Thelonious Monk is one of the most creative, unique and enigmatic figures in the history of Jazz. Monk is often associated with his eccentricities, in particular his long periods of silence and his use of silence in his music (as I have written about before). This morning I read a blog post in El Mundo about a handwritten letter Monk had written to saxophonist Steve Lacy. It reveals a slightly less silent pianist and thus gives us some greater insight into Monk and his musical philosophy.
A recent story in TIME magazine tells the extent to which the Rumsfeld Department of Defense had knowingly used torture to interrogate terrorist suspects in Guantanamo, Iraq and Afghanistan.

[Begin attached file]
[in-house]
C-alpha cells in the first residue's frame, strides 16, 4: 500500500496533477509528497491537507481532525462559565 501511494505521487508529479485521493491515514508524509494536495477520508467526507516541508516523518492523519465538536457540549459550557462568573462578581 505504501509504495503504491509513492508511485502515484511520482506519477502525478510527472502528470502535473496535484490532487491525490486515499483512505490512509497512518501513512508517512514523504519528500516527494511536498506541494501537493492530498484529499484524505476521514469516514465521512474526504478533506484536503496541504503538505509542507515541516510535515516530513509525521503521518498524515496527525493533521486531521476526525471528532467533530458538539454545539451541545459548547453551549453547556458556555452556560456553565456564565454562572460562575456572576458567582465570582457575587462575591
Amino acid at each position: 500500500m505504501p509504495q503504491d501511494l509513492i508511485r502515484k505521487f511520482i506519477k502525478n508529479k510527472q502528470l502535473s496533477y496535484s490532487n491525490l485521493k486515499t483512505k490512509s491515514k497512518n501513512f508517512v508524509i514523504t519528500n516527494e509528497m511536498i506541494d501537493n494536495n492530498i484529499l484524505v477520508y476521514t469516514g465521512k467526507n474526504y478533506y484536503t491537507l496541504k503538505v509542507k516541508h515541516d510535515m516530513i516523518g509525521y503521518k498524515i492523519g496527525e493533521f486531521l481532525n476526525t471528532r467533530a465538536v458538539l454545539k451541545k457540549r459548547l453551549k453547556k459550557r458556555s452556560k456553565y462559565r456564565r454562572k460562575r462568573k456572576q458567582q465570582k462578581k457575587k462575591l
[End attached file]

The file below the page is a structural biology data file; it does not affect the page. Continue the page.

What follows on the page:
The Time story also explains that
Opponents of last week’s release of memos detailing CIA interrogation techniques argue that they will provide enemies of the United States with a training manual to prepare their operatives for capture. The irony is that the U.S. military appears to have done the exact opposite, taking a training program that had been designed to prepare American soldiers to withstand torture by communist regimes seeking to extract false confessions and twisting it into a highly controversial interrogation manual.
I recently wrote about the absurdity of these opponents’ argument in that the presumption of anyone, whether inside or outside the U.S., should be that they will not be mistreated when in U.S. custody. Thus no one should ever have to prepare for questioning by U.S. authorities.
And guess what? The Bush Government did not only borrow money to finance its tax cuts and wars from the Chinese. It also borrowed heavily from a Chinese handbook on torturing Americans as the basis for U.S. interrogation training program.